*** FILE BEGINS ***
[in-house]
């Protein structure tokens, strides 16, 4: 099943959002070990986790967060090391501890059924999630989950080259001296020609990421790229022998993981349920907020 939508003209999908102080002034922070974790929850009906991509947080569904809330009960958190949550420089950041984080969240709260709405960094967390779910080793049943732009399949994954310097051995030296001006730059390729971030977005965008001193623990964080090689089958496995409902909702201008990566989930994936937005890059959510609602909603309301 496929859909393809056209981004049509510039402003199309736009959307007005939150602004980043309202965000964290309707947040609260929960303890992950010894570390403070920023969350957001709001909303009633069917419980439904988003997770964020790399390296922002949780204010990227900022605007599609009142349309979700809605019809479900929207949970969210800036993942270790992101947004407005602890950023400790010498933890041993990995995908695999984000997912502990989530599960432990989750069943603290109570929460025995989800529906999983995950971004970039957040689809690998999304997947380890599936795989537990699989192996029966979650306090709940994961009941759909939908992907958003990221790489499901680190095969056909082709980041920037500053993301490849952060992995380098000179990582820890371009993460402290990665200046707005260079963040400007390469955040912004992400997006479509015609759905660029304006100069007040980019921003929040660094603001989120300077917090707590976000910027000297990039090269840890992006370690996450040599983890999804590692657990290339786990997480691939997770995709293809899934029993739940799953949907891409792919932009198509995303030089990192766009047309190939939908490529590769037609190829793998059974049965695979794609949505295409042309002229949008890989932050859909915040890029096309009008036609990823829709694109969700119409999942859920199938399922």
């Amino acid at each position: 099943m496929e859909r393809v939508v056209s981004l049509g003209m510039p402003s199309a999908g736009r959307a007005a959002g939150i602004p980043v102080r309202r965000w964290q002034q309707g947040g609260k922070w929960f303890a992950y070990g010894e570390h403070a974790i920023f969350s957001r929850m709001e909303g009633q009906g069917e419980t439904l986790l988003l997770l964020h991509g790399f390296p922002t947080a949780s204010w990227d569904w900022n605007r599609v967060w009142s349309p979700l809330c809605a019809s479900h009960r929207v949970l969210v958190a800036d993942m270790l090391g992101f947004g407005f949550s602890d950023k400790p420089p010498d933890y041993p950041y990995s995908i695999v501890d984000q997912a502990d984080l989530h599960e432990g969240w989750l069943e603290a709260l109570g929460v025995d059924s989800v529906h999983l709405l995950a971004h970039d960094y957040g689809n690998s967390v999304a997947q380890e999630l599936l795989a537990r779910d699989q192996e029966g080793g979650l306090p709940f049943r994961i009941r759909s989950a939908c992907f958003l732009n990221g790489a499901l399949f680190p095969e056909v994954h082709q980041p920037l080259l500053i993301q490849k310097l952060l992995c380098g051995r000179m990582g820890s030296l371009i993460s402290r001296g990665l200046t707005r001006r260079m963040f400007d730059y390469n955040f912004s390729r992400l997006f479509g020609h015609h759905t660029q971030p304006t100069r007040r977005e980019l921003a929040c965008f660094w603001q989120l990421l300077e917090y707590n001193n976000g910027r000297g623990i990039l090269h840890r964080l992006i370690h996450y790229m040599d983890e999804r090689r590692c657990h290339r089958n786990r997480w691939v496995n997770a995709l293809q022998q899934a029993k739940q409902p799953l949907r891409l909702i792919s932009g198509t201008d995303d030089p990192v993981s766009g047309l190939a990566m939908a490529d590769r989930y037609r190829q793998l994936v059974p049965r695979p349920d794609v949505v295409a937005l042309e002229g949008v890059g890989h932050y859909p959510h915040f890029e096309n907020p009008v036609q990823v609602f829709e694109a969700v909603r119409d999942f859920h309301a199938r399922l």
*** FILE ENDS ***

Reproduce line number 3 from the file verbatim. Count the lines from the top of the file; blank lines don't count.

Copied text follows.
């Amino acid at each position: 099943m496929e859909r393809v939508v056209s981004l049509g003209m510039p402003s199309a999908g736009r959307a007005a959002g939150i602004p980043v102080r309202r965000w964290q002034q309707g947040g609260k922070w929960f303890a992950y070990g010894e570390h403070a974790i920023f969350s957001r929850m709001e909303g009633q009906g069917e419980t439904l986790l988003l997770l964020h991509g790399f390296p922002t947080a949780s204010w990227d569904w900022n605007r599609v967060w009142s349309p979700l809330c809605a019809s479900h009960r929207v949970l969210v958190a800036d993942m270790l090391g992101f947004g407005f949550s602890d950023k400790p420089p010498d933890y041993p950041y990995s995908i695999v501890d984000q997912a502990d984080l989530h599960e432990g969240w989750l069943e603290a709260l109570g929460v025995d059924s989800v529906h999983l709405l995950a971004h970039d960094y957040g689809n690998s967390v999304a997947q380890e999630l599936l795989a537990r779910d699989q192996e029966g080793g979650l306090p709940f049943r994961i009941r759909s989950a939908c992907f958003l732009n990221g790489a499901l399949f680190p095969e056909v994954h082709q980041p920037l080259l500053i993301q490849k310097l952060l992995c380098g051995r000179m990582g820890s030296l371009i993460s402290r001296g990665l200046t707005r001006r260079m963040f400007d730059y390469n955040f912004s390729r992400l997006f479509g020609h015609h759905t660029q971030p304006t100069r007040r977005e980019l921003a929040c965008f660094w603001q989120l990421l300077e917090y707590n001193n976000g910027r000297g623990i990039l090269h840890r964080l992006i370690h996450y790229m040599d983890e999804r090689r590692c657990h290339r089958n786990r997480w691939v496995n997770a995709l293809q022998q899934a029993k739940q409902p799953l949907r891409l909702i792919s932009g198509t201008d995303d030089p990192v993981s766009g047309l190939a990566m939908a490529d590769r989930y037609r190829q793998l994936v059974p049965r695979p349920d794609v949505v295409a937005l042309e002229g949008v890059g890989h932050y859909p959510h915040f890029e096309n907020p009008v036609q990823v609602f829709e694109a969700v909603r119409d999942f859920h309301a199938r399922l």